or do something more brief if you prefer.
the velvets seem to be quietly controversial here so let's have it out.
a defining, paradigm-shifting, remember-the-first-time-you-heard band for me. and yet i play them so rarely. i think it's because their albums are so inconsistent.
_vu&nico_: probably the best all-round listen for me. biggest weakness: the clunky recording. still, an effective dry look at urban decay. notable for: the viola drones and screeches, the out-of-time solos, the contrast between lou reed's and nico's voices, the sober ballads. "heroin" is a classic just because it is so very good.
_wl/wh_: great sound with the thick distortion and severe motor rhythm. but john cale's prissy voice grates. and "sister ray" doesn't sound as impressive as it used to. i'd probably take _psychocandy_ or frankly _metal machine music_. high points: title track, "i heard her call my name."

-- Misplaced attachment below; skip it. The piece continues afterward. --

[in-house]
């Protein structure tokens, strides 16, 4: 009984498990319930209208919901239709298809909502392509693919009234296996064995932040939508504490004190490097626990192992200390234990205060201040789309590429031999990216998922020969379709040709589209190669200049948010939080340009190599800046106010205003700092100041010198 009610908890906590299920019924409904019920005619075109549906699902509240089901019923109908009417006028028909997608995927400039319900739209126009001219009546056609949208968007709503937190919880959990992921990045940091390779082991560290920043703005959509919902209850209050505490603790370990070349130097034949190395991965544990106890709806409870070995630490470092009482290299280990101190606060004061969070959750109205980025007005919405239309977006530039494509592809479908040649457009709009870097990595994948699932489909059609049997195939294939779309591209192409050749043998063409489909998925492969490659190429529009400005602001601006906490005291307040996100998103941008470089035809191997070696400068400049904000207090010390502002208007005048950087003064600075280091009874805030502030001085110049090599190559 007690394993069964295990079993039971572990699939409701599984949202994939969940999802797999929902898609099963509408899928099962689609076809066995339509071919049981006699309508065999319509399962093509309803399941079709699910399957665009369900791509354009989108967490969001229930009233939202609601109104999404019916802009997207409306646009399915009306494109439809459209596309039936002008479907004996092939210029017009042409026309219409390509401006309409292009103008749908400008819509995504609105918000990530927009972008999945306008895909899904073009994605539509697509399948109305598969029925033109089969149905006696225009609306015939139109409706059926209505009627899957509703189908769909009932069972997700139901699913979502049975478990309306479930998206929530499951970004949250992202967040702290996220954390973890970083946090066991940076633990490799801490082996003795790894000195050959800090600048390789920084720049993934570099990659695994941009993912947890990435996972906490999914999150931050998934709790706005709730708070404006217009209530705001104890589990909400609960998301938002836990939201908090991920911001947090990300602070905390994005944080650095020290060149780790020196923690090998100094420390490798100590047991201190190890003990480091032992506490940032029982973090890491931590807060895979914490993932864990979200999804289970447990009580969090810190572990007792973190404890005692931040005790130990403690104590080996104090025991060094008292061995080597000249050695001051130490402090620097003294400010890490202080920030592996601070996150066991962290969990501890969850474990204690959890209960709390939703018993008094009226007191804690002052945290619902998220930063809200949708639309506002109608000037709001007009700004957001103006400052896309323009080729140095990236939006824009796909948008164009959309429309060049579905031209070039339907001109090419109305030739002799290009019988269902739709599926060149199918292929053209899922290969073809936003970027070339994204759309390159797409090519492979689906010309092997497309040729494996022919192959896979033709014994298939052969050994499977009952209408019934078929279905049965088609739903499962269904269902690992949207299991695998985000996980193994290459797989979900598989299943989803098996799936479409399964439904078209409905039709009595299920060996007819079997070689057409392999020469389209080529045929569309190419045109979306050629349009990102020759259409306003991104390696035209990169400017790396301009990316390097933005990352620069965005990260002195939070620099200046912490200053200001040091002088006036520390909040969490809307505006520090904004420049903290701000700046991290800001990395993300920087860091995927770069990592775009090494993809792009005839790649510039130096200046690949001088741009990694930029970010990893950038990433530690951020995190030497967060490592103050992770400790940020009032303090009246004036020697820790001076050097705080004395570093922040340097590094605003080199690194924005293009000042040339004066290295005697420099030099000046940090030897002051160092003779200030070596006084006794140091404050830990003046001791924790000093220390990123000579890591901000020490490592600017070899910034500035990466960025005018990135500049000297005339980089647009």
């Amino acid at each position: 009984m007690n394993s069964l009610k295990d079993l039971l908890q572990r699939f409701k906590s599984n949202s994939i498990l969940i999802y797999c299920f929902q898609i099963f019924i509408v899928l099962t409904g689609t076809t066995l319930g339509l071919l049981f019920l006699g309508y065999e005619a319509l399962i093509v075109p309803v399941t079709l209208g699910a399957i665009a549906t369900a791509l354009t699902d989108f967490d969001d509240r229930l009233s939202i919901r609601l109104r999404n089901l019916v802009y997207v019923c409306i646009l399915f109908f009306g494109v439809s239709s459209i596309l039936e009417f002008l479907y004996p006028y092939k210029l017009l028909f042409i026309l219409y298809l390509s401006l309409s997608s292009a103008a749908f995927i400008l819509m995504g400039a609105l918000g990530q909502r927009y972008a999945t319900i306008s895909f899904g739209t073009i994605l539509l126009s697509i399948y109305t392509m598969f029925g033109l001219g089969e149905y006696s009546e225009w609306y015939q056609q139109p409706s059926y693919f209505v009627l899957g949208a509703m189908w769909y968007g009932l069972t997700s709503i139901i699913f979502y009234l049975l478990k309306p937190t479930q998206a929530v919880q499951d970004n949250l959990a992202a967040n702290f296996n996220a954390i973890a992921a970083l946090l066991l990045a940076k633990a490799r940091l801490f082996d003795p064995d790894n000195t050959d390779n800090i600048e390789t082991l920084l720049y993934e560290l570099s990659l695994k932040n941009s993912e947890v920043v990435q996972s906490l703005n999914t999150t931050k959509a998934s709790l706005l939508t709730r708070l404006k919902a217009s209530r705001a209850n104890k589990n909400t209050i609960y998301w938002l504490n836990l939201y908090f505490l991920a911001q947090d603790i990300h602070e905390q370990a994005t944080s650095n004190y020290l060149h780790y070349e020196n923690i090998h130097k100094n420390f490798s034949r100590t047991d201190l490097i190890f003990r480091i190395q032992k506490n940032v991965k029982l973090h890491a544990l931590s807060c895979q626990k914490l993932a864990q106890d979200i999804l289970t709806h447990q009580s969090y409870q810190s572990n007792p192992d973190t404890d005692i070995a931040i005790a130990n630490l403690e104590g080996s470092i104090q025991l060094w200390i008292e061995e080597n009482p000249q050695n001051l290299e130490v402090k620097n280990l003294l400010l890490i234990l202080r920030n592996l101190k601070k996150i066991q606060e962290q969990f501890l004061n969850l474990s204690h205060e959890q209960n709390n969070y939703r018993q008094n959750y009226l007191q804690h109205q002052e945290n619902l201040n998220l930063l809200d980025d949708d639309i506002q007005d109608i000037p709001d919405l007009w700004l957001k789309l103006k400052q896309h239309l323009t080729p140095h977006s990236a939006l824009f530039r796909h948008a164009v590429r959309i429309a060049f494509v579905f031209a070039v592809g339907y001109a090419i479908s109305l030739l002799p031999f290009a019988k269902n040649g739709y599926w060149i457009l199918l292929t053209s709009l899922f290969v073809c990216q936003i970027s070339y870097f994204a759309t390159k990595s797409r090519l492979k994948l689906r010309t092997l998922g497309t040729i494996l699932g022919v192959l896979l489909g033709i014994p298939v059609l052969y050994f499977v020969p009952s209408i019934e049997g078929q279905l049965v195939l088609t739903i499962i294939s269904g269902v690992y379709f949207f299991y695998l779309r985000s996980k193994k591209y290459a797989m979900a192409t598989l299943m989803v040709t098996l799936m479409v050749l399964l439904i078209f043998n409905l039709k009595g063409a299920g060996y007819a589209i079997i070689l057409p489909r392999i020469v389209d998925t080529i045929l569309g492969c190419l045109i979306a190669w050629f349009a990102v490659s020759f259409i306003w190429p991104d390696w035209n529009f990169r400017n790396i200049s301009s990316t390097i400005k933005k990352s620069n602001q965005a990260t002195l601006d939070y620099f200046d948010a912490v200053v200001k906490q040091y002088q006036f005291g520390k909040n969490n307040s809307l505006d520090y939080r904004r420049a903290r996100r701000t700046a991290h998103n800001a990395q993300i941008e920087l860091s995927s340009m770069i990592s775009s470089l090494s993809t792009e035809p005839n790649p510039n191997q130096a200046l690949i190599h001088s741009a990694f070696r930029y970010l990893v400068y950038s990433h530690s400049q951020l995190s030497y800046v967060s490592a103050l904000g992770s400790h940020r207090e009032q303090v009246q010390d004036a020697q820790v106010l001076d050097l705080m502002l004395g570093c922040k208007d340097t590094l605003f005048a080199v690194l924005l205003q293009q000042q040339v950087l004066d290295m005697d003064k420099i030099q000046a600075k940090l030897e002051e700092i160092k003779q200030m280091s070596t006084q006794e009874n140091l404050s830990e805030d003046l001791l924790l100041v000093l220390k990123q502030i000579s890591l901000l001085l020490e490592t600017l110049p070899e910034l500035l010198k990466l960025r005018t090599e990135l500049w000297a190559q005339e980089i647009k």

_velvet underground_: greater depth and compassion in the lyrics. solos that are actually eloquent. "candy says" and "pale blue eyes" are beautiful. "murder mystery" is trippy. the moe tucker track is charming. the appeal of "some kinda love" eludes me, though. and "beginning to see the light" and "what goes on" just aren't why i got into the velvets.
_loaded_: soft-rock shit. well, "rock n roll" is ok but i'd take the versions on _live 69_ or _another view_.
_vu_/_another view_: as good as the last 2 albums in some ways. "hey mr rain" is one of my favourite vu songs. "stephanie says" is one of their greatest ballads.
the rest: early live tapes show some really interesting feedback-drone jams. later tapes include some nice folky noodling, which gets captured on that live album. "loop" is a really nice track of pulsing feedback.
ultimately, not as extreme, noisy, punk, or dark as they get made out to be but truly great at times. musicianship, or at least a more serious effort at experimenting with the ideas they tried with, might have actually helped.